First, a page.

In honor of our late colleague and friend, Dr. Frank Anger, the ACM Special Interest Group on Software Engineering has joined together with the ACM Special Interest Group on Embedded Systems to present the Frank Anger Memorial Award. Dr. Frank Anger, an outstanding national leader in the field of software engineering, died in a tragic automobile accident on July 8, 2004. One of Frank's primary goals was supporting the crossover of ideas between research communities engaged in software. As an outstanding scientist and recognized national leader in computer science, he worked toward this goal until his untimely death.
In the spirit of Frank's work and legacy, the Executive Committees of SIGBED and SIGSOFT, with support from the US National Science Foundation, have established a student travel award in his name. The award provides $2000 stipends for two students, one named by each SIG, to cover travel expenses to attend the flagship conference of the other SIG. The award is meant to improve the mutual awareness of the two research communities to the opportunities and challenges emerging in complimentary research areas.
If you have questions about this award, please contact sigsoft-angermemorial-award (at) acm (dot) org.
The award provides a student member of SIGSOFT a stipend of up to $2000 to cover travel expenses to attend a flagship conference of SIGBED.
To qualify, the student:
The application consists of:
To submit a nomination for the award, please use the awards nomination portal. Nominations are due no later than December 15 of each year.
Recipients of the SIGSOFT Frank Anger Memorial Award will be selected by the SIGSOFT Executive Committee from those who have applied. The SIGSOFT recipient will be recognized at an awards ceremony at the ACM Conference on Foundations of Software Engineering (FSE).
This award is a unique opportunity to help promote cross-discipline research. All elligible applicants are encouraged to apply. For further information, please refer to the awards nomination portal.
|SIGSOFT Recipients||SIGBED Recipients|
|2021||Sumaya Almanee (UC Irvine)|
|2017||Ivan Ruchkin (Carnegie Mellon University)|
|2013||Reinhard Schneider (TU Munich)|
|2012||Indranil Saha (University of California at Los Angeles)|
|2011||Aldeida Aleti (Swinburne University of Technology)||Miroslav Pajic (University of Pennsylvania)|
|2008||Basil Becker (University of Potsdam)|
|2007||Stefan Henkler (University of Paderborn)
Chunyang Ye (Hong Kong University of Science and Technology)
|Cesar Sanchez (Stanford University)
Bernhard Egger (Seoul National University)
Dr. Frank Anger, an outstanding national leader in the field of software engineering at the National Science Foundation, died in a tragic automobile accident on July 8, 2004.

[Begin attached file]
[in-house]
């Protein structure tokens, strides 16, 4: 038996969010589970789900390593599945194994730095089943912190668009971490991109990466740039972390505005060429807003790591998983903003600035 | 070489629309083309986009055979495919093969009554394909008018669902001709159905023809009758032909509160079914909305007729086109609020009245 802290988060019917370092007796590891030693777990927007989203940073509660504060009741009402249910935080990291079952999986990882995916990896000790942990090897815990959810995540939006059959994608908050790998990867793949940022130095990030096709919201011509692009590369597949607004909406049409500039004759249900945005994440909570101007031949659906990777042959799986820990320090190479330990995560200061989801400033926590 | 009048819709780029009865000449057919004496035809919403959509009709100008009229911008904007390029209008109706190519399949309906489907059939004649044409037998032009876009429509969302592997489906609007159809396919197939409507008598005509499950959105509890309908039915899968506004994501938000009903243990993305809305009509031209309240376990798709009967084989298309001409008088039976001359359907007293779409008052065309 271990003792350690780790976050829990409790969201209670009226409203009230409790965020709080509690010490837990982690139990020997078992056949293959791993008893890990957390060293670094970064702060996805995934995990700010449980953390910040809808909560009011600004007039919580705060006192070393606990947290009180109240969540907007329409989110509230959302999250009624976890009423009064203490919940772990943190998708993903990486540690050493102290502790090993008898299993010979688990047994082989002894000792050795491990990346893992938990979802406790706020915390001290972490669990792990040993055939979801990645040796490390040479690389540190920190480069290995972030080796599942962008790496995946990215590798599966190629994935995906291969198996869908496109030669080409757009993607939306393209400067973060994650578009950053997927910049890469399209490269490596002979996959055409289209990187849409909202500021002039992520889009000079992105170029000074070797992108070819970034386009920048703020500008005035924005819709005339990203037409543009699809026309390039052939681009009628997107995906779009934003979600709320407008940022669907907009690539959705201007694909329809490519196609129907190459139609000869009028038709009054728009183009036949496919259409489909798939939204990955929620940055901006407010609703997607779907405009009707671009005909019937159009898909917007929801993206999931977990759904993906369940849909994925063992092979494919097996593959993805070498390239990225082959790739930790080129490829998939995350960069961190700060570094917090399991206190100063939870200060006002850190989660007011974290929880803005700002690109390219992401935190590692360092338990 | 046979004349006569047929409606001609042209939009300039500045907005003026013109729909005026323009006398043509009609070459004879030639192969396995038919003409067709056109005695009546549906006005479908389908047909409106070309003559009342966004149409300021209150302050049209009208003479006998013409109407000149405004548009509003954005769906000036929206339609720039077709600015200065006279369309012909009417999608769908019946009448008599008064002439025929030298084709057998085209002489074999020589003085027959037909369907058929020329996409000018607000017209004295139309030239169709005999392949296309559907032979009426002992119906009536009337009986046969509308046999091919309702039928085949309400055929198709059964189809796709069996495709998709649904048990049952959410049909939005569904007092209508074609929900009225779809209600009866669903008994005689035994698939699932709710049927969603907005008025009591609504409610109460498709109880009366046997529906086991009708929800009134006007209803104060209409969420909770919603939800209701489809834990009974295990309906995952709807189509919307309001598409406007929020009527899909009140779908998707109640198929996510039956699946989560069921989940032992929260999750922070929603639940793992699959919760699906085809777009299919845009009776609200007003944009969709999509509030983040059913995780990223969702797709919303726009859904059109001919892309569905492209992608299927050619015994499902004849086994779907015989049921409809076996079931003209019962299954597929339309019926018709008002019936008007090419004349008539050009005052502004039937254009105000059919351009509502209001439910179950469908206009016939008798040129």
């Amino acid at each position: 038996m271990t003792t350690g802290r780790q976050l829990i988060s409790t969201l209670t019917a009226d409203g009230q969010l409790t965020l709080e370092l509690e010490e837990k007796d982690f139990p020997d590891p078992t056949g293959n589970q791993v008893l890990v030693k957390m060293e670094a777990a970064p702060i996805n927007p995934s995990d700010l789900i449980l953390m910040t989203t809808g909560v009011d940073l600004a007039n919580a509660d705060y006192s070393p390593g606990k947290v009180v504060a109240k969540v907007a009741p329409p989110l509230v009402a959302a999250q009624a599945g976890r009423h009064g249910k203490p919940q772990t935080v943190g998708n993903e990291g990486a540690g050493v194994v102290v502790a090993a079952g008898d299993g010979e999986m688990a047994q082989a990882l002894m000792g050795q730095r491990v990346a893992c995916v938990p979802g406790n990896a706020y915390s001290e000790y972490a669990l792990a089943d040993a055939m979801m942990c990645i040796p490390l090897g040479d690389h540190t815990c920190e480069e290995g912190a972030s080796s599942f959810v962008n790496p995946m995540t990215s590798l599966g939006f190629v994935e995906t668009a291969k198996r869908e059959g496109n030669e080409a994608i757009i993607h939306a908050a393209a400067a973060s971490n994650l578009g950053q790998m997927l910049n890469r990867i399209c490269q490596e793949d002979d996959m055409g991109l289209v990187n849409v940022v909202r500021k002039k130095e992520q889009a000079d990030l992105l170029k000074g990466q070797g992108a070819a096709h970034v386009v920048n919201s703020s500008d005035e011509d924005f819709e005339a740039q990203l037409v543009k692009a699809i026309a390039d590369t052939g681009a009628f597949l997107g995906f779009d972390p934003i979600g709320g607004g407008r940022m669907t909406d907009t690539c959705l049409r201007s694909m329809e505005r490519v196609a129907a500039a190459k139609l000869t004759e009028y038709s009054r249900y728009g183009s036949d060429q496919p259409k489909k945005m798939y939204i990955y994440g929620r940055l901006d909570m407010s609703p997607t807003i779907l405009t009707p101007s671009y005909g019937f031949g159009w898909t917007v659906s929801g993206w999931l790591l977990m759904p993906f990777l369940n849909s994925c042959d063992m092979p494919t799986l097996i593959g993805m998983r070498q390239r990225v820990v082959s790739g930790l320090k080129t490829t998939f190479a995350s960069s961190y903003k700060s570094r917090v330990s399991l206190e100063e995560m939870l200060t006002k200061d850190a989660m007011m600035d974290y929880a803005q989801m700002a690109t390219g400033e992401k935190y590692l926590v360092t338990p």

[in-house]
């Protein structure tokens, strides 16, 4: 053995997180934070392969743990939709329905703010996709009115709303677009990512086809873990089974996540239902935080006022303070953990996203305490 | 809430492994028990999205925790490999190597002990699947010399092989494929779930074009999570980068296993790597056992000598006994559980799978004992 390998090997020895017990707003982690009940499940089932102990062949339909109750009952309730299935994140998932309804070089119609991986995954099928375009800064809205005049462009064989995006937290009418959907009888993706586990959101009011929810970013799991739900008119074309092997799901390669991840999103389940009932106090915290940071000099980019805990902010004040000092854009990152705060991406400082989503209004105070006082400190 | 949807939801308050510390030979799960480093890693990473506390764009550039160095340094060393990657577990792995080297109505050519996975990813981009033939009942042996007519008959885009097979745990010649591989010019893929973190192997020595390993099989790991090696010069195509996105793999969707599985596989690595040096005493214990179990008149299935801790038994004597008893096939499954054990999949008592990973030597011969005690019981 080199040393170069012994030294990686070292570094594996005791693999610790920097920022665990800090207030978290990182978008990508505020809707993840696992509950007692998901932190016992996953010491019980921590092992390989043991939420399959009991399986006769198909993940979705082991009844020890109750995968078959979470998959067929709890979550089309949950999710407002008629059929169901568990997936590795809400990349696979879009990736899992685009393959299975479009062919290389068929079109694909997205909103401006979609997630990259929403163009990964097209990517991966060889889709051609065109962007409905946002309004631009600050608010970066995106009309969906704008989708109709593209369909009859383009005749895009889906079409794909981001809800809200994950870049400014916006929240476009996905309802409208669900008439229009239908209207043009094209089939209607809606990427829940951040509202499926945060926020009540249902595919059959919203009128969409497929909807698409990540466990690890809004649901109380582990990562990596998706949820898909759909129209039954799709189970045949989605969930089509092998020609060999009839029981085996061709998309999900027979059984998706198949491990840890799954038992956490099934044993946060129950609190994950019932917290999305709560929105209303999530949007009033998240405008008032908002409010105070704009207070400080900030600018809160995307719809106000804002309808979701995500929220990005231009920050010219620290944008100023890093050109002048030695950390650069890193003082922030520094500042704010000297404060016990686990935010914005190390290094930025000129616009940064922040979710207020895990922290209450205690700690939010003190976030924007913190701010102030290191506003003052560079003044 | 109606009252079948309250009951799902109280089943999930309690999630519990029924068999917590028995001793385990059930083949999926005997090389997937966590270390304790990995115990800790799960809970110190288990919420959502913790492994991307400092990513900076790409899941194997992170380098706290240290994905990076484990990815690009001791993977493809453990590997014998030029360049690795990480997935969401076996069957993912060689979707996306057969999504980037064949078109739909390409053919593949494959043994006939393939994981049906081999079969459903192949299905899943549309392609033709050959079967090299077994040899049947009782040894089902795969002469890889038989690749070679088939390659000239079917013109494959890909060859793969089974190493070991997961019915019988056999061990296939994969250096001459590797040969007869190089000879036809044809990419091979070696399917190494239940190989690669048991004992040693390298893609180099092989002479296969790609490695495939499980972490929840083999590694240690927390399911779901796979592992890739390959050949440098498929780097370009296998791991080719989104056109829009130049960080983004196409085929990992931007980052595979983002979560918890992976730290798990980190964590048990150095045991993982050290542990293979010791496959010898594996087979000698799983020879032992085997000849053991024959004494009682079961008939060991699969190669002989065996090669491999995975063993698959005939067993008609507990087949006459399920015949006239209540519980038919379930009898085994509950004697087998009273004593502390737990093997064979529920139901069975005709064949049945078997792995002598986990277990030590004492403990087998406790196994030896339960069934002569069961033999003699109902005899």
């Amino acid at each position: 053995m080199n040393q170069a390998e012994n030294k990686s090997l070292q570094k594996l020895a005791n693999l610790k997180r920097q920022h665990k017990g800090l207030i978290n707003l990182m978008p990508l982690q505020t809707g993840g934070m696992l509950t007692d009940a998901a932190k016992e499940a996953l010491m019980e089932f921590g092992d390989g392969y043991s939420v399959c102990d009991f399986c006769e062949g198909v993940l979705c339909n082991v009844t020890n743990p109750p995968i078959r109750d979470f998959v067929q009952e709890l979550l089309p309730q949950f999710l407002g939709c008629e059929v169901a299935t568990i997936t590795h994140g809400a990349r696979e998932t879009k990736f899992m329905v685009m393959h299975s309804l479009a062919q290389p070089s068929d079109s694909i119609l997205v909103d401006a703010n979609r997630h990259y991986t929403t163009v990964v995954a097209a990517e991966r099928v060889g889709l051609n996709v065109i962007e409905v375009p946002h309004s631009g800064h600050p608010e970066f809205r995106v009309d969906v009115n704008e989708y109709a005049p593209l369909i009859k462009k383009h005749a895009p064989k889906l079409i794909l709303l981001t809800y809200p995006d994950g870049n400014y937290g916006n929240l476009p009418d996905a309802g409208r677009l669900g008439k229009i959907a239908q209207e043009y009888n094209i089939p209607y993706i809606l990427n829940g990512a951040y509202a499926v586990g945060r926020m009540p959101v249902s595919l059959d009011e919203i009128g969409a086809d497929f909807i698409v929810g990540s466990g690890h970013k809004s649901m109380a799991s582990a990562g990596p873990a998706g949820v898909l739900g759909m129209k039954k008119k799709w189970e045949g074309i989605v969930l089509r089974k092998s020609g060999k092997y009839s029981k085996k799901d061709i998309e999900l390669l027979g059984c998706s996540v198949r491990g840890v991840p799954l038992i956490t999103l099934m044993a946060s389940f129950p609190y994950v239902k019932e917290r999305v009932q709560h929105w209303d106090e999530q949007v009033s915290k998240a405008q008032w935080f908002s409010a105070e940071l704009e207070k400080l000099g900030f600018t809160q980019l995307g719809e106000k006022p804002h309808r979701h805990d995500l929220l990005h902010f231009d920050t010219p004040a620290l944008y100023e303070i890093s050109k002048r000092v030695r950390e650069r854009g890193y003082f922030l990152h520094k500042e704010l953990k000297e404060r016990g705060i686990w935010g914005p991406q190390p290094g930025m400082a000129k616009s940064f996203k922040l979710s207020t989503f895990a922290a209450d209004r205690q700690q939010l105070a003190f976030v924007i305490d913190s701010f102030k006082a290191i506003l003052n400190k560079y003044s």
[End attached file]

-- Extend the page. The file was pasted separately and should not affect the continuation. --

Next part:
Born and raised in suburban Chicago, he attended Glenbard High School in Glen Ellyn. He graduated summa cum laude and Phi Beta Kappa with a degree in mathematics from Princeton University. He then studied in Germany for a year as a Fulbright Scholar before earning his doctorate in mathematics at Cornell. A world-class fencer, Frank captained the Cornell team, was a two-time All-American in epee and NCAA Fencer of the Year in 1961, competed on two Pan-American teams, and was on the U.S. Olympic team in 1964. After earning his doctorate in mathematics at Cornell, Frank taught at the University of Puerto Rico, during which time he married Rita Rodriguez.
Frank served as a faculty member in the departments of mathematics at the Massachusetts Institute of Technology, the University of Kansas, the University of Auckland in New Zealand, and the University of Puerto Rico. Frank and Rita moved to Florida, where Frank served as a professor of computer science at the Florida Institute of Technology. Frank earned a second PhD, this time in Computer Science, at the University of Florida, and later served on the Computer Science faculty at the University of West Florida. In 1995, Frank joined the National Science Foundation in Washington.
At NSF, Frank directed the Software Engineering and Languages (SEL) Program for 5 years and played a key role in the Information Technology Research (ITR) Program. He co-chaired the Software Design and Productivity inter-agency committee. He advocated for a higher standard of scientific discipline in software engineering research, including emphasis on credible empirical research and practical use of formal methods and of fundamental models of software processes and products. He served as Deputy Division Director of the Computer-Communications Research Division of NSF's CISE Directorate. One of Frank's primary goals was supporting the crossover of ideas among research communities engaged in software research and development. As an outstanding scientist and recognized national leader in computer science, he worked toward this goal until his untimely death in 2004.